March 4, 2013

Glowing plants? It’s not uncommon for bioluminescence to appear in deep sea fish, some insects, and even fungus, but these pitcher plants are playing a whole different ballgame. Rather than producing light in the human-visible spectrum—often used in nature to ward off or attract other creatures—these pitcher plants (Nepenthes khasiana) produce ultraviolet rays tailored to luring insects home for dinner, so to speak.

As they often grow in nutrient-poor soil, carnivorous plants have evolved their peculiar (for a plant, anyway) appetites to supplement their diet—namely with bugs. And as this ultraviolet wavelength is visible to the prey the pitchers seek, it’s essentially an attractive neon sign for unwitting meals.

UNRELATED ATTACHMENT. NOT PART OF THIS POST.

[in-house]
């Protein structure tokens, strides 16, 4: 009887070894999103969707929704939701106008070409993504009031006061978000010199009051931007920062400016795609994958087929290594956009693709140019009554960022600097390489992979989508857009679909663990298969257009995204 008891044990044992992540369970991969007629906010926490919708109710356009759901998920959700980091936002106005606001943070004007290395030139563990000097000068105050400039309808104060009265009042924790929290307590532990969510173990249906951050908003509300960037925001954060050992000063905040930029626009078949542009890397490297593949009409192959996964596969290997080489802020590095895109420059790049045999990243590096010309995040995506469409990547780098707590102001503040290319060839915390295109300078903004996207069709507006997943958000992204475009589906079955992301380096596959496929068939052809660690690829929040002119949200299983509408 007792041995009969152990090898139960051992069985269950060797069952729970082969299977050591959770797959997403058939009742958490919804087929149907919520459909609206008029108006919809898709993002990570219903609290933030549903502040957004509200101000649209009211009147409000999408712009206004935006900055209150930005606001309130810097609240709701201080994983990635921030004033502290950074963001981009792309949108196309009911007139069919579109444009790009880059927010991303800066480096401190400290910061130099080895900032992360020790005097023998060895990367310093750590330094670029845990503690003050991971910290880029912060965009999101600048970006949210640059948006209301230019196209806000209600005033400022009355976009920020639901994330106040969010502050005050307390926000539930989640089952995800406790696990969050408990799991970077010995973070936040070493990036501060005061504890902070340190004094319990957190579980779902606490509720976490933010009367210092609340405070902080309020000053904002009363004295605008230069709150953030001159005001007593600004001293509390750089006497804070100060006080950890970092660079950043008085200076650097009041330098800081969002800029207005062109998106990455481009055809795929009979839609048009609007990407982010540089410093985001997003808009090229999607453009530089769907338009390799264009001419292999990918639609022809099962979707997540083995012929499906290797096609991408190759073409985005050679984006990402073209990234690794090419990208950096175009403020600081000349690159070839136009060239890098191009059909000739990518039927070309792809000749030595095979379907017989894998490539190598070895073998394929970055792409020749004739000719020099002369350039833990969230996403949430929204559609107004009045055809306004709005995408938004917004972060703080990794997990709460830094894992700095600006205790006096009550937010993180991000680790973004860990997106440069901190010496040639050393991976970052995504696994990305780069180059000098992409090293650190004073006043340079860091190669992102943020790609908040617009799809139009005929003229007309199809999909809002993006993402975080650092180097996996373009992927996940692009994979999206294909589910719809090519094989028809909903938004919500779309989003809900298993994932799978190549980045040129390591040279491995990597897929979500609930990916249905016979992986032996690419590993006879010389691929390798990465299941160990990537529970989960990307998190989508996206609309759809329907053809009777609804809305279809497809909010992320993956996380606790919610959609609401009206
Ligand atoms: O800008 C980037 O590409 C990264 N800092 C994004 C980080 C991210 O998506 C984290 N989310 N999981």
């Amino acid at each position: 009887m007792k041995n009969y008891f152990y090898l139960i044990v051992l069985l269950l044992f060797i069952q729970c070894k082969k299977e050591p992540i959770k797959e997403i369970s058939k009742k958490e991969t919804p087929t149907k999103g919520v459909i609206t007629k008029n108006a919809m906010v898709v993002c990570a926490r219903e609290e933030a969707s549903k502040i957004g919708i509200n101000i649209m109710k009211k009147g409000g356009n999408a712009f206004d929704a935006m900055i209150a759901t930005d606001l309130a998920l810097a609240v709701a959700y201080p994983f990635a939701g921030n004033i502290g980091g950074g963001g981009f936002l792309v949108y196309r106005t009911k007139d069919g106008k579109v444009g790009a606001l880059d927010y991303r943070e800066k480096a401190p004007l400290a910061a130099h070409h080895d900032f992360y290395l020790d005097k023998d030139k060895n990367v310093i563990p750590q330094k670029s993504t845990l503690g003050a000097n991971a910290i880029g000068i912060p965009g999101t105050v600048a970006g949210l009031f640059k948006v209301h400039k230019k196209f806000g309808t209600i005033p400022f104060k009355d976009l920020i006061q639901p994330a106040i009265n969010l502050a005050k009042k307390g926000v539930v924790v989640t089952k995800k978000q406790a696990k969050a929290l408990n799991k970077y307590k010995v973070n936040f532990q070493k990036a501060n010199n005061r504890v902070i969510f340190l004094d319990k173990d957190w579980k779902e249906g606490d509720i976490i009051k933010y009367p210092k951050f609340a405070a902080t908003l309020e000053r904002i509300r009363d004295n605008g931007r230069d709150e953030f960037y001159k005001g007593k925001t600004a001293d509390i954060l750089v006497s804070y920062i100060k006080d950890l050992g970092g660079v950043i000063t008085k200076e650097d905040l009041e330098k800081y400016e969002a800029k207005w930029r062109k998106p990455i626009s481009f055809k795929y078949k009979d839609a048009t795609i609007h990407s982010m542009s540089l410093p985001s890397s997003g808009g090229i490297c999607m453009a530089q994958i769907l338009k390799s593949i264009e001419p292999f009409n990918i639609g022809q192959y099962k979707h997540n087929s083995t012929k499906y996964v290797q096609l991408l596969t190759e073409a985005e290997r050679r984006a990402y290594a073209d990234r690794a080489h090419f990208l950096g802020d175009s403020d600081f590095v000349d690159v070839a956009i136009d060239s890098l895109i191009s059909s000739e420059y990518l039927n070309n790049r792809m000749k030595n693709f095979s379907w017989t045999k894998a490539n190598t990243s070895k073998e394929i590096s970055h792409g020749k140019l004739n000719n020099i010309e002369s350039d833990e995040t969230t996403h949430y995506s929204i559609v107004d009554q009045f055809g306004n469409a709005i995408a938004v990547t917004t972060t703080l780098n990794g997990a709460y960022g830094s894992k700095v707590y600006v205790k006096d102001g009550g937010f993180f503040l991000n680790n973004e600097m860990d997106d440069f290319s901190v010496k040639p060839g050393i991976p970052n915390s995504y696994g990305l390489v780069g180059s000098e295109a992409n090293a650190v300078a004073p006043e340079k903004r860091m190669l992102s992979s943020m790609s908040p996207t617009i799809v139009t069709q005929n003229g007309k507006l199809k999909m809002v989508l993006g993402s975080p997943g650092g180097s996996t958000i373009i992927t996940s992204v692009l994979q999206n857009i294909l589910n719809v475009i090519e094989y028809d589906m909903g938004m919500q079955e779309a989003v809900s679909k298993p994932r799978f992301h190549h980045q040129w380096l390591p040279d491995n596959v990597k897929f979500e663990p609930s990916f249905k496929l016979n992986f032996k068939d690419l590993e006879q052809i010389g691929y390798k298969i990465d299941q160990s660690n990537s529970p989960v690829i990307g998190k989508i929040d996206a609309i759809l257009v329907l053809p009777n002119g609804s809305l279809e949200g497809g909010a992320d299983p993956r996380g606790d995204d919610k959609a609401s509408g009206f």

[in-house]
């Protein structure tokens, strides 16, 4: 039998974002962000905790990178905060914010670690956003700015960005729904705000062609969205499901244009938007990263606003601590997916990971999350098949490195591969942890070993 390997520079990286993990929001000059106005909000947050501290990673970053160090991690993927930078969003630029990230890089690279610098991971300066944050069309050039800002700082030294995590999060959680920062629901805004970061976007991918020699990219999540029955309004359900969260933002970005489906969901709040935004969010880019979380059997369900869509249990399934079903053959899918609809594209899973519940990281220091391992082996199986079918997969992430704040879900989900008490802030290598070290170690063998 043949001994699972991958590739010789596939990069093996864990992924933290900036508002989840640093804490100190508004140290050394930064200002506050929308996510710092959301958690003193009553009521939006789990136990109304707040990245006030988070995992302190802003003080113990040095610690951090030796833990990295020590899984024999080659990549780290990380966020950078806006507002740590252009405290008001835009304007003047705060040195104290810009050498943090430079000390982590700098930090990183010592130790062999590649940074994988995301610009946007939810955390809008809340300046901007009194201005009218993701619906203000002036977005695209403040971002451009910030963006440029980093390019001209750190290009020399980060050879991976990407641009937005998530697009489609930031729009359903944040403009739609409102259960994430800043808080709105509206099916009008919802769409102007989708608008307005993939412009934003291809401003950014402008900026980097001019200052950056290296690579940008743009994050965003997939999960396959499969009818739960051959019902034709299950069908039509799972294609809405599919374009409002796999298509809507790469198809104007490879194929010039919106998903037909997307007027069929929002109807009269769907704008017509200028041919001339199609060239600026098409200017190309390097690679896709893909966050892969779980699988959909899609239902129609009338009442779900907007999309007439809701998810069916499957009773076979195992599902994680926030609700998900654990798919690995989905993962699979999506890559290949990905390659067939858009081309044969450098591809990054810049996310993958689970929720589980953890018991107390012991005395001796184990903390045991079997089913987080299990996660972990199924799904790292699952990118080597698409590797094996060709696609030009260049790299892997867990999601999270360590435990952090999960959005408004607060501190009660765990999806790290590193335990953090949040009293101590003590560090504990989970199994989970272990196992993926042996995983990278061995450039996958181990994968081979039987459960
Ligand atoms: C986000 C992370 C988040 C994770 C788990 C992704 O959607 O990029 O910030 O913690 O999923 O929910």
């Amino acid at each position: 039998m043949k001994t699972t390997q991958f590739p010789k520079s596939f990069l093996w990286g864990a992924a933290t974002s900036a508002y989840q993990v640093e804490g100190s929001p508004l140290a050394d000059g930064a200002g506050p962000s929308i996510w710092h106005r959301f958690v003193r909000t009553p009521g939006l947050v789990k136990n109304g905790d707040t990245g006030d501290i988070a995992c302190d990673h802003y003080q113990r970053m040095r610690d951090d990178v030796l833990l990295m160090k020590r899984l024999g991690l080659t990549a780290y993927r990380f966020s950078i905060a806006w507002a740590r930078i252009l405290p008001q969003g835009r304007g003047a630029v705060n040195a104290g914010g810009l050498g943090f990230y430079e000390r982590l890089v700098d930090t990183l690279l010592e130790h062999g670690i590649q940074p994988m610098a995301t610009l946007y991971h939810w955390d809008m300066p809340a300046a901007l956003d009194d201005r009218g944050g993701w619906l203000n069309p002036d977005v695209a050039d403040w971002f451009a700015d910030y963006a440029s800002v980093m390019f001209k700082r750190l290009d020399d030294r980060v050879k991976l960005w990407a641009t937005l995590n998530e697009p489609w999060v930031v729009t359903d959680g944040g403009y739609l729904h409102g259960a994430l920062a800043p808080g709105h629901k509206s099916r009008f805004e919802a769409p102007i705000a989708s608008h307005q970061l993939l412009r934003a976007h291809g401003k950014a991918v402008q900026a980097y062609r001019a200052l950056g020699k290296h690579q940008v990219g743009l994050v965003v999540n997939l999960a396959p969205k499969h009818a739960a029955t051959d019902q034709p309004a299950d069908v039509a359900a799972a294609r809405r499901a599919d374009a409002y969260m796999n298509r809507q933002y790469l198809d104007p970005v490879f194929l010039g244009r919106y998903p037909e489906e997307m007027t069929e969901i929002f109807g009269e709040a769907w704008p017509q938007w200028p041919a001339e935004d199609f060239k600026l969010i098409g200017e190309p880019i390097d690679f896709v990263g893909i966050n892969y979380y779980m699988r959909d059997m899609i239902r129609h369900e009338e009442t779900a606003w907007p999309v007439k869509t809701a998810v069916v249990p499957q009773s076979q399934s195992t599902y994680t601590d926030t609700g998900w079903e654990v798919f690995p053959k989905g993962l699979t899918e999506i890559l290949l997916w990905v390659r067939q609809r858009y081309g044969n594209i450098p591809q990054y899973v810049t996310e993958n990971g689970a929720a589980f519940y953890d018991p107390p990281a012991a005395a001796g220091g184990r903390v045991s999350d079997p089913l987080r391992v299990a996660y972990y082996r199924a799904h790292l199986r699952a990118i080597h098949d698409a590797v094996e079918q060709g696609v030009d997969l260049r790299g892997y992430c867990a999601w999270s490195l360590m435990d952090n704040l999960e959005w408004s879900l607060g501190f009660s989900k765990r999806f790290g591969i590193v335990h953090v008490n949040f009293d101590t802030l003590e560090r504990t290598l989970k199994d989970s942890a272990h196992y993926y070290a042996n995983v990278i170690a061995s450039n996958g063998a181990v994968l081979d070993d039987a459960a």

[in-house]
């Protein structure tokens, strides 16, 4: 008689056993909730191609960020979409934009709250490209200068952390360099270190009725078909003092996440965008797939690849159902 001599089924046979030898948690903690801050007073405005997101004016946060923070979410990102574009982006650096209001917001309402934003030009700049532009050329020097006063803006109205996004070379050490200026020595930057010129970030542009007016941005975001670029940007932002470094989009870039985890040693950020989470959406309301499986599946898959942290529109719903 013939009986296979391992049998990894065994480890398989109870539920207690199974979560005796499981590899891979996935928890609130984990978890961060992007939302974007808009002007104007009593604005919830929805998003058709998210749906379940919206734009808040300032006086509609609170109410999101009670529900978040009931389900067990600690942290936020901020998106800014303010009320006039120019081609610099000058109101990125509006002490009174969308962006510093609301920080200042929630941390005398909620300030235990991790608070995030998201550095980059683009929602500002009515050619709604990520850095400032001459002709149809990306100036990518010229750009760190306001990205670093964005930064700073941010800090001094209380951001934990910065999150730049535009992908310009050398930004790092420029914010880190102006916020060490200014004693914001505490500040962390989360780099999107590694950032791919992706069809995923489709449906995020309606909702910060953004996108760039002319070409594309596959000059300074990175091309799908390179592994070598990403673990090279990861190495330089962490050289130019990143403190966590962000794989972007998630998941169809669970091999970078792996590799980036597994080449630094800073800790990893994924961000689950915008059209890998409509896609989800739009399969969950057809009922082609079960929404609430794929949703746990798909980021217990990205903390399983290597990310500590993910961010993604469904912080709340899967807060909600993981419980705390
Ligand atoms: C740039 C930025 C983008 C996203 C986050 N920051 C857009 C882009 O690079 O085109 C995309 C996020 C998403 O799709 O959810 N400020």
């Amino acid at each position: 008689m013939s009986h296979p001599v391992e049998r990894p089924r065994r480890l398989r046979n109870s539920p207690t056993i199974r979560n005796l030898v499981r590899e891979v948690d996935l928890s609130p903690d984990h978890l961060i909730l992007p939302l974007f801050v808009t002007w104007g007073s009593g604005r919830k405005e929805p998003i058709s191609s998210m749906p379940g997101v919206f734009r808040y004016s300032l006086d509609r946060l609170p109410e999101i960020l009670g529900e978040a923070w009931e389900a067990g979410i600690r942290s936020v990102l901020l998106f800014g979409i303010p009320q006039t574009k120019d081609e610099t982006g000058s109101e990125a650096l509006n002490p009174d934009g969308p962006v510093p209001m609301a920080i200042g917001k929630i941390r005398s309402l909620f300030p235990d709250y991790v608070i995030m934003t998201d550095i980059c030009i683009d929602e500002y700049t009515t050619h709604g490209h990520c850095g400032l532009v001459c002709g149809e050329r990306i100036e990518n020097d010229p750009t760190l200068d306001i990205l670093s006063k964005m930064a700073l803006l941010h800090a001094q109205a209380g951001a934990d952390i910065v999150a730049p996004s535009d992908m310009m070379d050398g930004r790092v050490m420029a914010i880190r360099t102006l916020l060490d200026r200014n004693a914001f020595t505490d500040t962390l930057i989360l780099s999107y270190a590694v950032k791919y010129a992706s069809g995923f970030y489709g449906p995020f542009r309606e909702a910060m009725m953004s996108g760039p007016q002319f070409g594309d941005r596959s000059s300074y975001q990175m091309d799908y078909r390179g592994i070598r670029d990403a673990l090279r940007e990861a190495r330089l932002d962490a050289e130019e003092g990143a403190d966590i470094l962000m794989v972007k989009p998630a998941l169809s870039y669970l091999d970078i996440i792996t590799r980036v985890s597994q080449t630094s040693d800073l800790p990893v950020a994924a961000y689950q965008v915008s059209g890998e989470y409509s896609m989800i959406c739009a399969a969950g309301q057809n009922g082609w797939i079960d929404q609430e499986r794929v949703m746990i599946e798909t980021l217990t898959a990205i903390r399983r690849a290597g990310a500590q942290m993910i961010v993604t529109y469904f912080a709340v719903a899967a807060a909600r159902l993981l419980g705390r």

Of course, some scientists think this new discovery might be useful to humans, as well. Click through for more. —MN

(Image source: National Geographic)

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